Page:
“A good board is a victory, not a gift.”  –Cyril O. Houle

As many of you know, I have taught at Fordham University’s Graduate School of Social Service for almost 20 years. Without a doubt, I love teaching. Every once in a while, it is nice to be the student not the teacher. Recently I attended a three-day workshop on nonprofit governance at BoardSource in Washington. What I learned certainly validated our experience working with nonprofit boards.

So, what do kickass boards have in common? They:

  1. Foster an intentional culture of inquiry. Strong boards value the input of all members and respect different viewpoints. They are not looking for people to rubber stamp decisions. They are looking for smart people who love the mission and are willing to ask tough questions and make thoughtful decisions.
  2. Recruit board members carefully and engage them thoughtfully. Kickass boards consist of capable, diverse, and enthusiastic people with the right mix of skills, experiences, and backgrounds. Great boards are always looking for quality members. Recruitment is a year-round process of assessing board needs, identifying, and cultivating prospects, and bringing strong candidates onboard thoughtfully. They spend time engaging members through regular education and opportunities to get to know each other socially. Here is a tricky one – strong boards also deal with non-performing board members honestly and thoughtfully.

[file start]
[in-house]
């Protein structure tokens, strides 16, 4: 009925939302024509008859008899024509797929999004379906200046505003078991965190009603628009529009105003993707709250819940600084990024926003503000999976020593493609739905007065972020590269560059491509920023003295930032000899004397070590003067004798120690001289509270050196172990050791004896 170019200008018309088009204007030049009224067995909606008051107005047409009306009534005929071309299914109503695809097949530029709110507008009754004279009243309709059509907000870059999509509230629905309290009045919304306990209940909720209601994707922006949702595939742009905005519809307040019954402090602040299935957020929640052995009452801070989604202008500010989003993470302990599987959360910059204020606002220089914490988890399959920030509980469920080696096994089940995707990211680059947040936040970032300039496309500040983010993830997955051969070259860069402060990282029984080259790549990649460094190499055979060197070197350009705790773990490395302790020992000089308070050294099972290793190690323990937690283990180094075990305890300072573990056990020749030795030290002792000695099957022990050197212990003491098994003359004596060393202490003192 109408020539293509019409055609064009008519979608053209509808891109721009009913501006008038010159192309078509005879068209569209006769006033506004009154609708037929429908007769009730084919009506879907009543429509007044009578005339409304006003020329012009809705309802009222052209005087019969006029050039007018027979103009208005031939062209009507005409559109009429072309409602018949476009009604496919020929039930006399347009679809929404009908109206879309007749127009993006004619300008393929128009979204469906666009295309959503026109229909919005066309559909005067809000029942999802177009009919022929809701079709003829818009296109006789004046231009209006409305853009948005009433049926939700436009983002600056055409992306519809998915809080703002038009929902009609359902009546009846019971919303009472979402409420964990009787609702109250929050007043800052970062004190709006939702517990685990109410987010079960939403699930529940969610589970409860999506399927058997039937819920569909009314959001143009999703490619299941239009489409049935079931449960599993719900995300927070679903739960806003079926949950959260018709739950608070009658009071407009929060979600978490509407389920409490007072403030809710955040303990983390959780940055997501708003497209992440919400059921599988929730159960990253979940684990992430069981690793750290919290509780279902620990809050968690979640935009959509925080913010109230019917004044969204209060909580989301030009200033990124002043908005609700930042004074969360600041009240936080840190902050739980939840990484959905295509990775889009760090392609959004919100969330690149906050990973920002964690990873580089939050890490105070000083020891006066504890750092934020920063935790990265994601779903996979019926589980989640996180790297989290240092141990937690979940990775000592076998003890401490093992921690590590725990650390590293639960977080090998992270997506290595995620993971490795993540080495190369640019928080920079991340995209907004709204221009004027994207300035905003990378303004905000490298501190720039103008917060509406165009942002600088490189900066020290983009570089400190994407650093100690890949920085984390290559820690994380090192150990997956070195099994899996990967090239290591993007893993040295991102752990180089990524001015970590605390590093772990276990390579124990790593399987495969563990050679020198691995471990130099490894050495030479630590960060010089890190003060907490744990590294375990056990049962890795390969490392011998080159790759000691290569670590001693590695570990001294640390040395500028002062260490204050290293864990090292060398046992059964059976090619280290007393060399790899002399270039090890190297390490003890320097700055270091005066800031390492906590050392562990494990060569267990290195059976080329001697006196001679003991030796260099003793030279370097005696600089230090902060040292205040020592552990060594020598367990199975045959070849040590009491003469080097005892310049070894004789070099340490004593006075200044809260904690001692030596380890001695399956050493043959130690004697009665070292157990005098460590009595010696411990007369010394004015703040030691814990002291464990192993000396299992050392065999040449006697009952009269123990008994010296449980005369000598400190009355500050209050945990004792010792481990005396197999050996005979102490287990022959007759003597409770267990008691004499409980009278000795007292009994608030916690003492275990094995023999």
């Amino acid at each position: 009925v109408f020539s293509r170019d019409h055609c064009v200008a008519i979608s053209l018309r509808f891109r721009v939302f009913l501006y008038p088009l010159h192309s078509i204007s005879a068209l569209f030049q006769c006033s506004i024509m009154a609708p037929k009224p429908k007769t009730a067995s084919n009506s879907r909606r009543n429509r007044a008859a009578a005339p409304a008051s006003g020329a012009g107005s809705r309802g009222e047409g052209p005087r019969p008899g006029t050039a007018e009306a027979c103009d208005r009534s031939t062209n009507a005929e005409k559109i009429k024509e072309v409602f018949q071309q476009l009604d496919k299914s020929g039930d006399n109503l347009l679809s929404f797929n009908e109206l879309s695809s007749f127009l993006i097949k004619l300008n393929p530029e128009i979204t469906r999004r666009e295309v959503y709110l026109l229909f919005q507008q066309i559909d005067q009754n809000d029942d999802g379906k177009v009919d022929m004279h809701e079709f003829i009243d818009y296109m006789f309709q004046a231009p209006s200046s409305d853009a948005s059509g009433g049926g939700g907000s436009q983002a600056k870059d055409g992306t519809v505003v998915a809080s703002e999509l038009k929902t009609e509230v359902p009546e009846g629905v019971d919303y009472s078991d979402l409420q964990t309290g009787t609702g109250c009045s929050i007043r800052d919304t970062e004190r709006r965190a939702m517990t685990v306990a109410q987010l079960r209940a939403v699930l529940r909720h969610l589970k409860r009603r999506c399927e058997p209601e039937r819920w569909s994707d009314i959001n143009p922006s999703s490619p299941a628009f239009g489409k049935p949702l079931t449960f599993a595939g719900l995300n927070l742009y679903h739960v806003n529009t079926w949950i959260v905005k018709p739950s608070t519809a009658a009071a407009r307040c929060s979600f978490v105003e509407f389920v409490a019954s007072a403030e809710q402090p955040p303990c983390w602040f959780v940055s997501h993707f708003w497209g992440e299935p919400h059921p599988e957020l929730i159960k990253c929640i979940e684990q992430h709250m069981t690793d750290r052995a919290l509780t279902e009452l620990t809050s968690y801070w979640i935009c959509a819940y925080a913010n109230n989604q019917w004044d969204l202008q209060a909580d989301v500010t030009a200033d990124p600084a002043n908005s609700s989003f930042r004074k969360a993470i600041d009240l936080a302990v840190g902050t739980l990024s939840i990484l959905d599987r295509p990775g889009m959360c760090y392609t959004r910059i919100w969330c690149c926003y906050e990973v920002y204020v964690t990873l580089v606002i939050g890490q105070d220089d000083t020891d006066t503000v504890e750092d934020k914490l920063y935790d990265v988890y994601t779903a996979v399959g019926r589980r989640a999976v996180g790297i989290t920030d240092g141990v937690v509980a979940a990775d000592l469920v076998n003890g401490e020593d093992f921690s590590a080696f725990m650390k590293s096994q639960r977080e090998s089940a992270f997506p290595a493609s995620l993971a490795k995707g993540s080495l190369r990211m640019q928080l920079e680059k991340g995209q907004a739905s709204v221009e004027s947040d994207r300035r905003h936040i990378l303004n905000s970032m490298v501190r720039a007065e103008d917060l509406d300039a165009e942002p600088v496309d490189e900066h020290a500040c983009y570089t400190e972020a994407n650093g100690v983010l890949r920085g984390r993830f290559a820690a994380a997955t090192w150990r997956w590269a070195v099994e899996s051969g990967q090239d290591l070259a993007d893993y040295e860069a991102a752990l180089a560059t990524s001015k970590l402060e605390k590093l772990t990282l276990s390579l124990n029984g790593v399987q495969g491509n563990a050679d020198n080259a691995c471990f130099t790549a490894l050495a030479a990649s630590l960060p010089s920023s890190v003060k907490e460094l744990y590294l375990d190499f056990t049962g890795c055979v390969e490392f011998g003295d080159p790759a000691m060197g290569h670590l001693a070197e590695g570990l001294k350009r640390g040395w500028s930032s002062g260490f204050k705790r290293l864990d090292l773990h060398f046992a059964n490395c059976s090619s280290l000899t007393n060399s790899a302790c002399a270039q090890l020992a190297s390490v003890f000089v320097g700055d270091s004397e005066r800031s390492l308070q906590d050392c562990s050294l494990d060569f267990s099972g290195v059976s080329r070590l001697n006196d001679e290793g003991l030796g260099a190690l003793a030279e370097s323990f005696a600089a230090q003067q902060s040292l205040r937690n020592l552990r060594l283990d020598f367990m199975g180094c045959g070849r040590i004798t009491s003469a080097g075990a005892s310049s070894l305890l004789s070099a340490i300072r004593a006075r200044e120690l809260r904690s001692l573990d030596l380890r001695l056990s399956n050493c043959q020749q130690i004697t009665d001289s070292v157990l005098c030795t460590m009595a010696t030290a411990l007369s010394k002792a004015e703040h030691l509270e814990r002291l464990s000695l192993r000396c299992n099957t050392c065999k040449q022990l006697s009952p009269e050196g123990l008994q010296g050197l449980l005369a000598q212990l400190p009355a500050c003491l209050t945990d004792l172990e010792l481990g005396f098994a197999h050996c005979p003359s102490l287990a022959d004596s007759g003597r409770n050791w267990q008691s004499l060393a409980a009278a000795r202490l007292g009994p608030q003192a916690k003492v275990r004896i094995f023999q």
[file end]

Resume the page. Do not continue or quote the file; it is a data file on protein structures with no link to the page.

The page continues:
3. Measure performance. Strong boards measure their own performance through meaningful self-assessments. They also evaluate the CEO annually based on clear and measurable goals.
  4. Focus on the important stuff. Unproductive boards spend most of their meeting time on mundane issues such financial reports, program updates, and the like. Little time is actually spent in thoughtful conversation about strategic issues. This is a missed opportunity to actually govern.

Let us know how we can help you build your kickass board! Reach out to us at info@thestrategygroupllc.org and have a conversation with us anytime.